Matthew Kadey, MS, RD
*All proteins are measured per 3-ounce serving.
Often cast aside for tuna or salmon, crab contains a payload of zinc, which is necessary for maintaining levels of testosterone, the most important anabolic our bodies produce. It’s also low in calories yet loaded with muscle-building protein, making it a great food for dieters.
Light Tuna (22g)
It boasts a stellar 22-to-1 protein-to-fat ratio in a 3-ounce serving. Plus, it costs less than the solid white stuff and contains lower levels of harmful mercury. When buying canned tuna, opt for the kind packed in water rather than oil to save a bucketful of calories.
Don’t be chicken to eat canned chicken. It’s basically just chopped white chicken meat, making it a lean protein source — about 21 grams per serving. It’s also high in selenium, an antioxidant that can help protect against exercise-induced cellular muscle damage.
Much cheaper than fresh cuts at the fishmonger, canned salmon is a leading source of omega-3 fatty acids. On top of being a champion for heart health, research suggests omega-3s may help shed bodyfat. All fish are naturally low in sodium, so to keep your salt intake down consider buying “no salt added” versions of canned salmon and others.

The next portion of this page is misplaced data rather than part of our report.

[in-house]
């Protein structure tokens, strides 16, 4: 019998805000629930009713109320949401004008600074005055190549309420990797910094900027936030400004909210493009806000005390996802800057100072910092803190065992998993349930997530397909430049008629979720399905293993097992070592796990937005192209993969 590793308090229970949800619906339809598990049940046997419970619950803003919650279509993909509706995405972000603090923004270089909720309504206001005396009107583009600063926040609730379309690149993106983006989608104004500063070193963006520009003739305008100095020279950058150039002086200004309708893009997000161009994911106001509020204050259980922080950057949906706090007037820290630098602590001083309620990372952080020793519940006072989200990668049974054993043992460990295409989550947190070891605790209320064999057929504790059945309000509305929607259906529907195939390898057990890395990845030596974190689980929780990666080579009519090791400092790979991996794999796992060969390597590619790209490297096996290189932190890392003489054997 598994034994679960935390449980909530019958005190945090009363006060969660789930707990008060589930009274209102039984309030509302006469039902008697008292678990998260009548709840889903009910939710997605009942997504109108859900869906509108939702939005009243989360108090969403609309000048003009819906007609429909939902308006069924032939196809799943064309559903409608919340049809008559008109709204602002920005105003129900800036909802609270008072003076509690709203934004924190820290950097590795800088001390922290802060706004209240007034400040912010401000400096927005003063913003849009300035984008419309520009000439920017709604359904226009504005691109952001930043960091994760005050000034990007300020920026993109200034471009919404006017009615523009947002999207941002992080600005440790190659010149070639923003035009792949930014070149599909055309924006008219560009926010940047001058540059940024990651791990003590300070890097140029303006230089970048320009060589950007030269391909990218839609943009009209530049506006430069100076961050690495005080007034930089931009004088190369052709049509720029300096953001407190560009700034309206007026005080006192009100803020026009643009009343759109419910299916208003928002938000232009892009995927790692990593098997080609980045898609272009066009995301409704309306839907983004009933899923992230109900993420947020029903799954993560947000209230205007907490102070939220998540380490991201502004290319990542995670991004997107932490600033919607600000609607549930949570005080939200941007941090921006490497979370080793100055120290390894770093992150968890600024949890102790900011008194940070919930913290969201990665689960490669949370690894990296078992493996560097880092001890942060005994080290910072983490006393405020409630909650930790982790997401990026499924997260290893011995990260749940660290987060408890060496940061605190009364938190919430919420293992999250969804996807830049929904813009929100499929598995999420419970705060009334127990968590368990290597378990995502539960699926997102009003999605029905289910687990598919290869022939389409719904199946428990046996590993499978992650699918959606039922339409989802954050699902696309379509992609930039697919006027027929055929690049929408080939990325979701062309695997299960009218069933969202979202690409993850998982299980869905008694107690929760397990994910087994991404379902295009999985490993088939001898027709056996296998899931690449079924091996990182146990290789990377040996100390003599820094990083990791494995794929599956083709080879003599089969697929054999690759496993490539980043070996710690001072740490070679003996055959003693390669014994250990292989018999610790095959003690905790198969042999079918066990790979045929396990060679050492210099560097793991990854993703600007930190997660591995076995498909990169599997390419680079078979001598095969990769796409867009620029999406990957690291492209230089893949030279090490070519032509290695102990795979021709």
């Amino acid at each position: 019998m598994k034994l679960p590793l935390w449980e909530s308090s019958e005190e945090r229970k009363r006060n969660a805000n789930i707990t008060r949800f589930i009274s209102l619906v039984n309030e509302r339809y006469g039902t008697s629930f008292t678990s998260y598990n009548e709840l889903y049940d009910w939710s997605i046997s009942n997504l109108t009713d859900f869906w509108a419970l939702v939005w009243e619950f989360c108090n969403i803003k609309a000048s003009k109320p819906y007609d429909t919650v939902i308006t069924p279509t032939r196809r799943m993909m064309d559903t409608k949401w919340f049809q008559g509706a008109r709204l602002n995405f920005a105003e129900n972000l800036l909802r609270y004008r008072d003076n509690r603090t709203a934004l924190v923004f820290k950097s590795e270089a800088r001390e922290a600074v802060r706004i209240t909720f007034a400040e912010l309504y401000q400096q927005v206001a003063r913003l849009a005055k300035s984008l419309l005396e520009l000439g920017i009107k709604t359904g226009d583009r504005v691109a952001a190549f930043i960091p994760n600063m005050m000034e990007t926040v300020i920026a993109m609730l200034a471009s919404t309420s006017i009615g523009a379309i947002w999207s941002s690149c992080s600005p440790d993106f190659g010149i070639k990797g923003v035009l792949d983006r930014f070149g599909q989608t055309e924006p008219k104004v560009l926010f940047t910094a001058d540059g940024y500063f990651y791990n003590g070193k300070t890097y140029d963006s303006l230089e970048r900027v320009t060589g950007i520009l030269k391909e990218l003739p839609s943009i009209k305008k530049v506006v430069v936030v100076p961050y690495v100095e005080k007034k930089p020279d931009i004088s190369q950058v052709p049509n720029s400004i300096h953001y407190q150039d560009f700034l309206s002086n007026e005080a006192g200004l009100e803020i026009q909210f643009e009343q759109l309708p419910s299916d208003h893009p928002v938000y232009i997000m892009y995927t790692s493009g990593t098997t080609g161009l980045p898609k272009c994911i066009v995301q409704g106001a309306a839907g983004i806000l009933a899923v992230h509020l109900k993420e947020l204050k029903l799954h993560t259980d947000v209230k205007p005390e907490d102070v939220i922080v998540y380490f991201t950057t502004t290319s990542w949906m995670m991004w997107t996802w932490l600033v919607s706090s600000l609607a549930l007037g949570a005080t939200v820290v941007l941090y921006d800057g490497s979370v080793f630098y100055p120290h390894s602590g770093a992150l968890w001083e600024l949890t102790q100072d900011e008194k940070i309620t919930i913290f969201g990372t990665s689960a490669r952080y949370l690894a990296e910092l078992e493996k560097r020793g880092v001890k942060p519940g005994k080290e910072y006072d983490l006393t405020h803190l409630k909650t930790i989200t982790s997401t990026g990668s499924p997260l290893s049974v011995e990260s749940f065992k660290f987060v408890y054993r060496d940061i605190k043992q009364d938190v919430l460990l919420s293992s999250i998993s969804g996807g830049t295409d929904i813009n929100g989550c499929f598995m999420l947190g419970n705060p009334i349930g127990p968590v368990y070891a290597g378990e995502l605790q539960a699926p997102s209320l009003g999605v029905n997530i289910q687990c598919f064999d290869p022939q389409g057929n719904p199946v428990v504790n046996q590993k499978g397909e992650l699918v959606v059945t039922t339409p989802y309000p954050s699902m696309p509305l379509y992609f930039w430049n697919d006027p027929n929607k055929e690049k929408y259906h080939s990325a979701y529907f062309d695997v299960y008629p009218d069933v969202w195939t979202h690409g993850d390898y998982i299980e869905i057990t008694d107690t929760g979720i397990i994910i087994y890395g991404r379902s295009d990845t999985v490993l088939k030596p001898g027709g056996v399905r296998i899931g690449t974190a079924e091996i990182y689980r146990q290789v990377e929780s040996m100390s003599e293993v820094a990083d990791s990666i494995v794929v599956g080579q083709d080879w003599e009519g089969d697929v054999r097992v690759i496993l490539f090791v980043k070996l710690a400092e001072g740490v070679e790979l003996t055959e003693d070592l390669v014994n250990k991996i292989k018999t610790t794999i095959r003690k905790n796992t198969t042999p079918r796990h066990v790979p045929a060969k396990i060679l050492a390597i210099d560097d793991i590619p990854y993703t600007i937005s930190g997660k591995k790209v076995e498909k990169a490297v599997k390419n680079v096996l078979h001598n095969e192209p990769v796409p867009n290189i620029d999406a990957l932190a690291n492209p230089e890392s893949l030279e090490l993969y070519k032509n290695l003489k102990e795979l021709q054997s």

Not only are they a seafood choice that gets high-water marks for sustainability, but sardines are also crazy nutritious. They harbor impressive amounts of protein, calcium, omega-3 fatty acids and vitamin D — the last of which may improve your performance in the gym by elevating your testosterone level. Choose sardines packed in spring water, olive oil or tomato sauce.
Not just for the cats, canned white turkey meat is a protein powerhouse that contains plenty of leucine, an essential amino acid particularly effective at instigating muscle growth. This canned bird also has more niacin than other protein in a tin. Niacin has been shown to heighten vasodilation, or widening of blood vessels.
These tiny, silvery fish hailing from the Mediterranean are brimming with protein, omega-3 fats, selenium and niacin. As they’re so small, they don’t accumulate toxins from the sea like bigger species such as albacore tuna. To reduce their saltiness, soak anchovies in water for 30 minutes; then drain and pat dry.